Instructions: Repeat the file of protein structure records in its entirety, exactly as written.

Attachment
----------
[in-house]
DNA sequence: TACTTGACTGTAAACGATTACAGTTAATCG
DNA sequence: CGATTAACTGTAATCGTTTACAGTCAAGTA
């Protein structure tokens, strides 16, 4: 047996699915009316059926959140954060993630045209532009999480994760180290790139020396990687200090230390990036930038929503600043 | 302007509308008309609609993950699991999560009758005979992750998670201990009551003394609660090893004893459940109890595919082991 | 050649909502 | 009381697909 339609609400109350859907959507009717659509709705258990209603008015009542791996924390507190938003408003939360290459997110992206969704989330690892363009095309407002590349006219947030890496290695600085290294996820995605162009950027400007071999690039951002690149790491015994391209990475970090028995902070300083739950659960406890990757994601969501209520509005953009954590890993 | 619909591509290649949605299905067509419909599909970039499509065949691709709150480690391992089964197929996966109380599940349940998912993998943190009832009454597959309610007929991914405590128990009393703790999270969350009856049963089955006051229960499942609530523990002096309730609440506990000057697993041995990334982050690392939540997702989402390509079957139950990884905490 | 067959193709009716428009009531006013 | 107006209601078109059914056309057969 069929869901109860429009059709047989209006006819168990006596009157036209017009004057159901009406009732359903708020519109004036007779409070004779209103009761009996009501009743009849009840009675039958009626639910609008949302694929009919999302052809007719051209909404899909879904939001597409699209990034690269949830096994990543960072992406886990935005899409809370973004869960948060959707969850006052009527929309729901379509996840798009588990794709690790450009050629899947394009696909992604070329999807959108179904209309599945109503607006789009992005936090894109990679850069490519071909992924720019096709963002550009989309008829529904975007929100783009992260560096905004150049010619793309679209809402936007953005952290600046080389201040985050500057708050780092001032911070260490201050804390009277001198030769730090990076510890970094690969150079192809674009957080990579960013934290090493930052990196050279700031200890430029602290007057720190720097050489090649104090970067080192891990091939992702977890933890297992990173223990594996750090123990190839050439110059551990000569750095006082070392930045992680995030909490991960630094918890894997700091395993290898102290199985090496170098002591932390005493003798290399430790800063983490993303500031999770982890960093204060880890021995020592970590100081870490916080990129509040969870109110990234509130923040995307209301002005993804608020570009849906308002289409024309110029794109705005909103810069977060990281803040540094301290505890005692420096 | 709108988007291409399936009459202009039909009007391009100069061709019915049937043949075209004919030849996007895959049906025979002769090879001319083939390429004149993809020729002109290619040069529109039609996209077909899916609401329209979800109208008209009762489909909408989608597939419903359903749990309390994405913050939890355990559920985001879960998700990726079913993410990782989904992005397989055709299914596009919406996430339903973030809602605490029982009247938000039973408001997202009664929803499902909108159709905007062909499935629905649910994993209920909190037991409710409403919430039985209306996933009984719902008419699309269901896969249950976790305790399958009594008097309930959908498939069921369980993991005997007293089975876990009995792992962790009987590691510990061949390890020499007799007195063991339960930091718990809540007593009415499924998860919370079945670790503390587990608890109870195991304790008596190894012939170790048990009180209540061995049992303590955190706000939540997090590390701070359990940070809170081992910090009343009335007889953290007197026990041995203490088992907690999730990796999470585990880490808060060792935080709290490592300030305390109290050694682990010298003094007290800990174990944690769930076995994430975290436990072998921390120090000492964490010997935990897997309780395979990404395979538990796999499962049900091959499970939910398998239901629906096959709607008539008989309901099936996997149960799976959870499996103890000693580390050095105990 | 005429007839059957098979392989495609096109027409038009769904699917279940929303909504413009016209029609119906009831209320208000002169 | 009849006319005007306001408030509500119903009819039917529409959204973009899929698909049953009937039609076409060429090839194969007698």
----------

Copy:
[in-house]
DNA sequence: TACTTGACTGTAAACGATTACAGTTAATCG
DNA sequence: CGATTAACTGTAATCGTTTACAGTCAAGTA
């Protein structure tokens, strides 16, 4: 047996699915009316059926959140954060993630045209532009999480994760180290790139020396990687200090230390990036930038929503600043 | 302007509308008309609609993950699991999560009758005979992750998670201990009551003394609660090893004893459940109890595919082991 | 050649909502 | 009381697909 339609609400109350859907959507009717659509709705258990209603008015009542791996924390507190938003408003939360290459997110992206969704989330690892363009095309407002590349006219947030890496290695600085290294996820995605162009950027400007071999690039951002690149790491015994391209990475970090028995902070300083739950659960406890990757994601969501209520509005953009954590890993 | 619909591509290649949605299905067509419909599909970039499509065949691709709150480690391992089964197929996966109380599940349940998912993998943190009832009454597959309610007929991914405590128990009393703790999270969350009856049963089955006051229960499942609530523990002096309730609440506990000057697993041995990334982050690392939540997702989402390509079957139950990884905490 | 067959193709009716428009009531006013 | 107006209601078109059914056309057969 069929869901109860429009059709047989209006006819168990006596009157036209017009004057159901009406009732359903708020519109004036007779409070004779209103009761009996009501009743009849009840009675039958009626639910609008949302694929009919999302052809007719051209909404899909879904939001597409699209990034690269949830096994990543960072992406886990935005899409809370973004869960948060959707969850006052009527929309729901379509996840798009588990794709690790450009050629899947394009696909992604070329999807959108179904209309599945109503607006789009992005936090894109990679850069490519071909992924720019096709963002550009989309008829529904975007929100783009992260560096905004150049010619793309679209809402936007953005952290600046080389201040985050500057708050780092001032911070260490201050804390009277001198030769730090990076510890970094690969150079192809674009957080990579960013934290090493930052990196050279700031200890430029602290007057720190720097050489090649104090970067080192891990091939992702977890933890297992990173223990594996750090123990190839050439110059551990000569750095006082070392930045992680995030909490991960630094918890894997700091395993290898102290199985090496170098002591932390005493003798290399430790800063983490993303500031999770982890960093204060880890021995020592970590100081870490916080990129509040969870109110990234509130923040995307209301002005993804608020570009849906308002289409024309110029794109705005909103810069977060990281803040540094301290505890005692420096 | 709108988007291409399936009459202009039909009007391009100069061709019915049937043949075209004919030849996007895959049906025979002769090879001319083939390429004149993809020729002109290619040069529109039609996209077909899916609401329209979800109208008209009762489909909408989608597939419903359903749990309390994405913050939890355990559920985001879960998700990726079913993410990782989904992005397989055709299914596009919406996430339903973030809602605490029982009247938000039973408001997202009664929803499902909108159709905007062909499935629905649910994993209920909190037991409710409403919430039985209306996933009984719902008419699309269901896969249950976790305790399958009594008097309930959908498939069921369980993991005997007293089975876990009995792992962790009987590691510990061949390890020499007799007195063991339960930091718990809540007593009415499924998860919370079945670790503390587990608890109870195991304790008596190894012939170790048990009180209540061995049992303590955190706000939540997090590390701070359990940070809170081992910090009343009335007889953290007197026990041995203490088992907690999730990796999470585990880490808060060792935080709290490592300030305390109290050694682990010298003094007290800990174990944690769930076995994430975290436990072998921390120090000492964490010997935990897997309780395979990404395979538990796999499962049900091959499970939910398998239901629906096959709607008539008989309901099936996997149960799976959870499996103890000693580390050095105990 | 005429007839059957098979392989495609096109027409038009769904699917279940929303909504413009016209029609119906009831209320208000002169 | 009849006319005007306001408030509500119903009819039917529409959204973009899929698909049953009937039609076409060429090839194969007698």